Designing Elegant Data Products

What is a data product?

The way organizations think about data and how they access trustworthy information is changing quickly. Demand for insights is growing exponentially and more efficient strategies to manage data are emerging. At the center of this change is a growing shift in mind set. Organizations are beginning to think about data as a product, a packaged offering that is reusable and refined. This movement gets away from the project-based mindset where every request for data is fulfilled with a new one-off data pipeline.

The key benefits of data products are:

Easy access
Easy access

As with any product, the way that data products are designed and presented to users makes a significant difference. In this blog post we will look at how to design elegant data products.

When we talk about data products, we are referring to them in the context of a larger IT strategy or data mesh. This is not to be confused with a data product as a part of a core business strategy where a data product targeting customers is an organization’s primary revenue generator. We are not talking about data products such as Google Analytics or Bloomberg.

Gartner defines a data product as:
“a curated and self-contained combination of data, metadata, semantics and templates. It includes access and implementation logic certified for tackling specific business scenarios and reuse. A data product must be consumption-ready (trusted by consumers), kept up to date (by engineering teams) and approved for use (governed). Data products enable various data and analytics (D&A) use cases, such as data sharing, data monetization, domain analytics and application integration.”

This very detailed and complex definition may be accurate; however, a more elegant definition might come from J. Majchrzak who defines a data product as “an autonomous, read-optimized, standardized data unit containing at least one dataset (Domain Dataset), created for satisfying user needs".

While both definitions are accurate, one is simpler and easier to consume. Data products are the same way; elegant designs are easier to consume, increasing their value.

For a deeper dive into data products, check out our recent post.

What is an elegant design?

How do we know if a design is elegant? Albert Einstein has was credited with saying, “Everything should be made as simple as possible, but not simpler.” An elegant data product, therefore, is ideally as simple as possible in order to obtain the best outcome.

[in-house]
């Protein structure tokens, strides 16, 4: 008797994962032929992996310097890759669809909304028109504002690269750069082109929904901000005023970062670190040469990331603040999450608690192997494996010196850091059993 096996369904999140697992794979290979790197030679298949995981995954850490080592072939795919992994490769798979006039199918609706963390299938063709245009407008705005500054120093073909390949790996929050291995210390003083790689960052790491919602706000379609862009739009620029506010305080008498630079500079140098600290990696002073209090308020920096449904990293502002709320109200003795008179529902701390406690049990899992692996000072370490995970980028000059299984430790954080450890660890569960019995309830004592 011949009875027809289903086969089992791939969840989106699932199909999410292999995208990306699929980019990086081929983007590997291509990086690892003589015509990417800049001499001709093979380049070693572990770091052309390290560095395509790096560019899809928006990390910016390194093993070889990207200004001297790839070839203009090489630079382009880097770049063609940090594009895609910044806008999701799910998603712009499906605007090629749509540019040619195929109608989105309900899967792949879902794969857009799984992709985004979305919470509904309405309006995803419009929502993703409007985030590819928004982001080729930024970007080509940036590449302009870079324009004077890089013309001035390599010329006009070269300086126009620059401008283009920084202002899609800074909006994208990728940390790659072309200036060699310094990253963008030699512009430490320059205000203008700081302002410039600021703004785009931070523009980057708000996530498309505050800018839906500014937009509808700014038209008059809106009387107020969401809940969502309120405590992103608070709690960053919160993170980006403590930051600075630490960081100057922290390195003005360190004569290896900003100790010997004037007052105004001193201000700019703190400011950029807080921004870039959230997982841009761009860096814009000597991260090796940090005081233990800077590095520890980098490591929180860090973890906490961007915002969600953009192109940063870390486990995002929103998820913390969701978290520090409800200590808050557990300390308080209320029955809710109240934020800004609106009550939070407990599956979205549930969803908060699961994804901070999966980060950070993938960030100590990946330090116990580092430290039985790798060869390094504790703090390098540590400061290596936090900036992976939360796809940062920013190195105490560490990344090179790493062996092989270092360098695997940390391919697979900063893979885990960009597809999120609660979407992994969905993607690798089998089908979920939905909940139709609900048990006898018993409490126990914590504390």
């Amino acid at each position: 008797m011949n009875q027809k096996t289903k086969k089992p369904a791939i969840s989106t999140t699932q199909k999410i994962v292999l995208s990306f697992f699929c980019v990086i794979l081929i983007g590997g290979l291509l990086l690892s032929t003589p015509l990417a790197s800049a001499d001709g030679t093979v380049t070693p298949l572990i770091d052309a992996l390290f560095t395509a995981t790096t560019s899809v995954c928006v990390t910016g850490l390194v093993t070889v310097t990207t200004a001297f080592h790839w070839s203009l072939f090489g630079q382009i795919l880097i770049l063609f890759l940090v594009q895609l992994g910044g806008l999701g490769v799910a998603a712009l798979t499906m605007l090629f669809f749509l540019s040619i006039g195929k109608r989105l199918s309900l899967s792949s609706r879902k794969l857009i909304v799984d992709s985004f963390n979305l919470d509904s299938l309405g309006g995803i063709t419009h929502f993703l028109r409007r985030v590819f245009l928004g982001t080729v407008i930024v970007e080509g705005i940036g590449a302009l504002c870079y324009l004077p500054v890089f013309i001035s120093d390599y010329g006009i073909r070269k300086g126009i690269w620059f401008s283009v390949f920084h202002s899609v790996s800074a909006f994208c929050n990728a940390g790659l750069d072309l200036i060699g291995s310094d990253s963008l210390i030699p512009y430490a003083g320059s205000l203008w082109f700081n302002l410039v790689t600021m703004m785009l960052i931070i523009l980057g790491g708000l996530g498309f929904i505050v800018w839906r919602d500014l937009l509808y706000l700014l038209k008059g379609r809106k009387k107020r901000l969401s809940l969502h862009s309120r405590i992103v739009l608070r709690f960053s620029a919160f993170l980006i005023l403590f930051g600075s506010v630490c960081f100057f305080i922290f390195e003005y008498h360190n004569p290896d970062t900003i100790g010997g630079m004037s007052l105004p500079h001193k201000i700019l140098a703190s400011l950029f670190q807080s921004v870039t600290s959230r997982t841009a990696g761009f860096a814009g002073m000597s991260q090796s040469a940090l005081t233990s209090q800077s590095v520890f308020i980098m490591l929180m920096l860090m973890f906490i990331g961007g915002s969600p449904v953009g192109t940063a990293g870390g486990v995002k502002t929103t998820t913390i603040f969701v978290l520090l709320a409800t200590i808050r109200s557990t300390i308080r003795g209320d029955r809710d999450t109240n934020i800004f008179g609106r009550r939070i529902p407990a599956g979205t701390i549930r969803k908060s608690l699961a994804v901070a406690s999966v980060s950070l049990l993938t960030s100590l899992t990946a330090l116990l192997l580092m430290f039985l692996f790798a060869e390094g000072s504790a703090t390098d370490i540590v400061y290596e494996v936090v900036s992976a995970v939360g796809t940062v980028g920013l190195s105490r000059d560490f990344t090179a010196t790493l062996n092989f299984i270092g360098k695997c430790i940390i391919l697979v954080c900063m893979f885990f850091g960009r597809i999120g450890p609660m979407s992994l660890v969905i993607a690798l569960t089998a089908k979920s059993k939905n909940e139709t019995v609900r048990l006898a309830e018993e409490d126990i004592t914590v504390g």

Elegant solutions should be;

  • Focused and efficient
  • Coherent enough to handle edge cases in core logic, not thought not bolted on capabilities
  • Powerful enough to be applied to multiple applications

Why is elegant design important? Less complexity makes things much easier and enjoyable to consume, driving greater value. A simple but effective solution will outperform complexity.

Data product mindset

The first step to designing and creating elegant data products is to adopt a data product mindset. Often, this can be the biggest hurdle.

To adopt a data product mindset, you need to escape the project mindset. This is the idea that each time a data request comes into the data engineering group, a new project needs to be created and executed. This project mindset is much more reactive, with data engineers constantly scrambling to build data pipelines per the stakeholders’ requirements. Once one project is done, it is time to forget it and move on to the next one.

The product mindset is much different. Data engineers, analysts and data stewards think more proactively about data. Instead of waiting for one-off data requests, analysts, engineers, and managers work together to create data products before they are needed. This approach requires more research and insight to create data products that will be most useful to the greatest number of users, driving greater value per output.

Data products are also reusable, so they stay relevant thought the lifecycle of the data product. This lifecycle includes ongoing maintenance and improvement. As data products take on a life of their own, feedback is incorporated into new versions.

The biggest challenge in implementing data products and building effective and elegant data products is creating this mindset. When you shift to a data product vs. a data project strategy success is measured by outcomes not outputs. While data products do evolve, effective planning and design upfront will set the foundation for elegant data products.

Key traits of good data products

Useful and powerful data products typically exhibit certain traits. Designers should keep these traits in mind as they create their data products.